In the past few weeks I have been looking through the recipes I gathered through the first winter as a newlywed here in France in my first Kitchen Notebook. There are some real oldies but goodies that we go back to every year. Recipe number 18 is one such recipe, an absolutely delicious potato dish that uses a specific cheese from the Savoie region, the Reblochon.
At the ski and hiking station towns in the Alps, especially when there’s a snow problem like we have this year, you'll find would-be skiers wandering through the ski stations looking for something to do. This year is bound to be a banner year for the local cheese co-op. We made a cheese pilgrammage to the town of Thones which has a Reblochon creamery, with more description of the co-op there.
The ski town co-ops are usually found in the heart of the ski station or not far from it, and is the place where local farmers with troops of the right kinds of cows (Abondance, Tarine and Montbéliarde in the case of Reblochon) that have eaten the right kinds of things throughout the year bring their milk. Creamery produced Reblochon de Savoie produced on site is the Cooperative cheese you can find in these local shops. You can identify the creamery made cheese by the little red label on the cheese.
Reblochon de Savoie which has been produced directly on the farm from only one herd is marked with a green label. It is produced in much smaller lots, and can be more expensive. One of the main differences with this cheese is that the milk, being direct from the milking, is warm from the cow when the natural rennet is added. Most farms which are certified to produce Reblochon cheese from their single herd’s milk do it directly from their twice daily milkings, thus produce two small lots per day.
With creamery produced cheese, the milk that comes in from local farms is put together once daily and brought up to cow body temperature before they add the rennet, although like the farm produced cheese, it is not pasturized. Some farmers take some of their milk for farm production of Reblochon, and send the leftover to the co-op. Under both conditions, the milk comes from specially raised and fed cows with living conditions that are specified under the AOC.
Like most traditionally produced cheeses, the flavor of Reblochon cheese varies throughout the year. The cows for Reblochon producing herds eat herbs and grass in the open air throughout the warm months, and have a specially AOC controlled diet in the barn during winter.
The differences in flavor really depend various subtle differences in method between the cheese makers, located within strict geographical boundaries, but most of all the conditions during affinage. Your local fromagère can have a lot to do with how the taste develops.
Choosing farm-produced Reblochon will not necessarily give you a better flavor, but it may taste a bit different from the co-op cheese in the same town. The conditions for production are strict enough and so similar that both farm and creamery produced Reblochon have the same wonderful rich creamy tangy flavor redolent with the pastoral goodness we find so typical in this cheese, and the differences are sometimes not discernable. We never hesitate to stop at the co-op and buy lots of creamery Reblochon, because co-op produced cheese is still excellent, not to mention the price – about half of what it costs from the fromager in the city.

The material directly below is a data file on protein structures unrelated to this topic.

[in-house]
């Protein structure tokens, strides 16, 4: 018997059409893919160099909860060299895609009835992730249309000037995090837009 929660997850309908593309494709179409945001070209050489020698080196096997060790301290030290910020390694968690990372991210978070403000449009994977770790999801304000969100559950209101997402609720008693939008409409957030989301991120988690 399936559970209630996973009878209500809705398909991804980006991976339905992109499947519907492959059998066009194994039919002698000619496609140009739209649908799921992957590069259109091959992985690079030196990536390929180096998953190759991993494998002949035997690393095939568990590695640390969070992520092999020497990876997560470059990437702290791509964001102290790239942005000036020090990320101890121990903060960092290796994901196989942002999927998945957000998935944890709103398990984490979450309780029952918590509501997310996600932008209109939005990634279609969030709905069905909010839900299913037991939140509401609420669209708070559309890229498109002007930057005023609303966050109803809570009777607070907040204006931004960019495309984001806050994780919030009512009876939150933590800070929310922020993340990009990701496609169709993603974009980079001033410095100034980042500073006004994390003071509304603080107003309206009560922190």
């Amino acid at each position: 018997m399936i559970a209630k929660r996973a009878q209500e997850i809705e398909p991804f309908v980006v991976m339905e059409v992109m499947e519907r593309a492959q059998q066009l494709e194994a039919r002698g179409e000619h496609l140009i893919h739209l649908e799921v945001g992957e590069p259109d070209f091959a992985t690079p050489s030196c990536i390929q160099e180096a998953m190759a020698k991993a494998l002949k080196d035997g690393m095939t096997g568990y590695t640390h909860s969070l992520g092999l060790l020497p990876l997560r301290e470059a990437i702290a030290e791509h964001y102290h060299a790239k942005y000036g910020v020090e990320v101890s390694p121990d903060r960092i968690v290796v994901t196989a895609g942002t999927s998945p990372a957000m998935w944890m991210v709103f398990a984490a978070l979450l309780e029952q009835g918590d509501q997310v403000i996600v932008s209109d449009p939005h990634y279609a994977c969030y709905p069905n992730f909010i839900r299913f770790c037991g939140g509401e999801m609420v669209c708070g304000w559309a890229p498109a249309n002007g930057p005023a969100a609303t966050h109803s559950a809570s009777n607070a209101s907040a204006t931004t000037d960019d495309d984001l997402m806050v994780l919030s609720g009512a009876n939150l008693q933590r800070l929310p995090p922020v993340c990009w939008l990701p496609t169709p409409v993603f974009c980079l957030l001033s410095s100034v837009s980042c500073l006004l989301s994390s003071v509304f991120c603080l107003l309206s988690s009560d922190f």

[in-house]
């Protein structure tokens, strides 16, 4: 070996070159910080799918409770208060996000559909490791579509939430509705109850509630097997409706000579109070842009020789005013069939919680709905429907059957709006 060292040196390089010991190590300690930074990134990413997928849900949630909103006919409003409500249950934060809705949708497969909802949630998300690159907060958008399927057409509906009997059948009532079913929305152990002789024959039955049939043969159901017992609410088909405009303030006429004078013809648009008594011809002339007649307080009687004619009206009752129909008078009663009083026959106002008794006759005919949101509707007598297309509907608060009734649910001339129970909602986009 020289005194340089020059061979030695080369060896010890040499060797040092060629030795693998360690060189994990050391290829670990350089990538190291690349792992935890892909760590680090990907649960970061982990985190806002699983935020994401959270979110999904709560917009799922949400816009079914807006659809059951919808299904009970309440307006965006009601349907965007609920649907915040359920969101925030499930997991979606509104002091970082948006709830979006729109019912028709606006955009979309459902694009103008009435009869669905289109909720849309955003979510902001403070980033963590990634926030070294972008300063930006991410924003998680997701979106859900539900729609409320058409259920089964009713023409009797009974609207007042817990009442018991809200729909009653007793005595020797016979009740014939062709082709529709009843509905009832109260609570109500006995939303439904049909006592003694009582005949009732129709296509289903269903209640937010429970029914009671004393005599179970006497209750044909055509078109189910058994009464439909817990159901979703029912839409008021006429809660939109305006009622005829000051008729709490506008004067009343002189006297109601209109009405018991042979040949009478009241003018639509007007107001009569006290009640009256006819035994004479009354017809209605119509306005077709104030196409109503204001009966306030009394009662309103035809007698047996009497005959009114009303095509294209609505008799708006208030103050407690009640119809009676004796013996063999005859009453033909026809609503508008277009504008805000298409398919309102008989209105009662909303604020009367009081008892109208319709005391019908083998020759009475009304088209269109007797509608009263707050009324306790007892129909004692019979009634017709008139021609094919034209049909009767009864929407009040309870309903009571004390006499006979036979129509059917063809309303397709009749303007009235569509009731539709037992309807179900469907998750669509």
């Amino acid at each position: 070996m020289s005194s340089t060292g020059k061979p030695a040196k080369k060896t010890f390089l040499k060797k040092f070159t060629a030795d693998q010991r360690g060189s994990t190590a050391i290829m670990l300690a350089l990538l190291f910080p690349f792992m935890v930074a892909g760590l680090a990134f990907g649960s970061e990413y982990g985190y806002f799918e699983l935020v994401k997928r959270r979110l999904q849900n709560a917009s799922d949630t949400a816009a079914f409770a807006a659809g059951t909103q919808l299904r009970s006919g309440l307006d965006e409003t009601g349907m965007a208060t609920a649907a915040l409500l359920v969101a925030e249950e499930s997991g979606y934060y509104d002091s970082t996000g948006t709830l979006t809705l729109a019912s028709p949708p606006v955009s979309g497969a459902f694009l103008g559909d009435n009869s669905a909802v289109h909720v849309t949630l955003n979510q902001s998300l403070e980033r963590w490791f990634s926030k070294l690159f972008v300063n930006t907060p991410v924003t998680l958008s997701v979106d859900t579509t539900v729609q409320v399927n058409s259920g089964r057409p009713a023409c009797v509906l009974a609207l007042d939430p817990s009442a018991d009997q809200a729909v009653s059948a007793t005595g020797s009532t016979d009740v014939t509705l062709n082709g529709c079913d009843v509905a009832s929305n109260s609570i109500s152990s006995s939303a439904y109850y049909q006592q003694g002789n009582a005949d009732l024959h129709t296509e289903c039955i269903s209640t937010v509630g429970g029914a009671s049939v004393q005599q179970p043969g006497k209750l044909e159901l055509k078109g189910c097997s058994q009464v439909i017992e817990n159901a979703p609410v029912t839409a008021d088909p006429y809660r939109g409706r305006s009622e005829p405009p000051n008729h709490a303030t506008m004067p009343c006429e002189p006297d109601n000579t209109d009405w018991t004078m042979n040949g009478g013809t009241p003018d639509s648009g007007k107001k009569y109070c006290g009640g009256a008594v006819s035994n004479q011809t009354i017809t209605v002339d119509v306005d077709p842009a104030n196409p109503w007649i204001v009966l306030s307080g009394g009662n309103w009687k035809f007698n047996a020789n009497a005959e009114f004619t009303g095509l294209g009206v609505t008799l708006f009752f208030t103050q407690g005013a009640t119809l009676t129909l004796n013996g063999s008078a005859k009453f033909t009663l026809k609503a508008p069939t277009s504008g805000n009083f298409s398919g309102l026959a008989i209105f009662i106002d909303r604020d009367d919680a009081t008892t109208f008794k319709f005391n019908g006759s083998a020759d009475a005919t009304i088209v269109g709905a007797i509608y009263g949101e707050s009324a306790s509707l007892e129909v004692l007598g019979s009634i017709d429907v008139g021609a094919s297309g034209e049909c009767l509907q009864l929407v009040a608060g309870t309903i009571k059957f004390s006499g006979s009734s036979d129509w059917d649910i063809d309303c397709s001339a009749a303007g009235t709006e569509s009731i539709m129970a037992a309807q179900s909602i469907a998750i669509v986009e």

We serve Tartiflette in winter, with a salad and crusty French bread. This is truly a one dish meal, and it’s very easy to prepare.
Potatoes to fill a small gratin pan
1 medium onion
200 grams (6 ounces) of smoke and salt cured pork in any combination: poitrine fumé or the best smoked bacon you can find, smoked bacon plus salt cured Savoie ham or Southern style country cured ham. Just get what’s the best cured pork available to you.
1 clove garlic
2 tablespoons fat: butter or duck fat
Salt and pepper
1/3 cup crème fraiche epaisse or heavy whipping cream if you don't have creme fraiche
1/2 cup dry white Savoie type wine
1/2 of a Reblochon de Savoie
- Peel the potatoes and cut them into slices.
- Roughly chop the onion.
- Heat the duck fat in a heavy skillet and add the onions, bacon and ham, and sauté gently for 3-5 minutes.
- Add the potatoes and continue to sauté for 5 more minutes.
- Add the wine, give the potatoes a stir, cover, season with salt and pepper as desired, and let simmer and steam in the wine for 10 minutes more.
- Grease the gratin pan with duck fat, crush the garlic clove, and rub the garlic clove all over the inner surface of the pan.
- Reserve the remaining garlic for another use (the vinaigrette for the accompanying salad, for example).
- Add the crème fraiche to the potato onion bacon mixure, and transfer it to the gratin pan.
- Slice the Reblochon in half with a sharp knife flat wise, and place the two pieces on top of the potatoes, rind side up.
- Place into the very hot oven and bake for 10 minutes at 250C or 550F
- Turn the heat down to 200C / 400F and bake 10 more minutes
- Turn off the oven, and leave the dish in the oven without opening it for another 10 minutes.
- Serve hot with a salad, crusty bread, and the the wine you cooked with.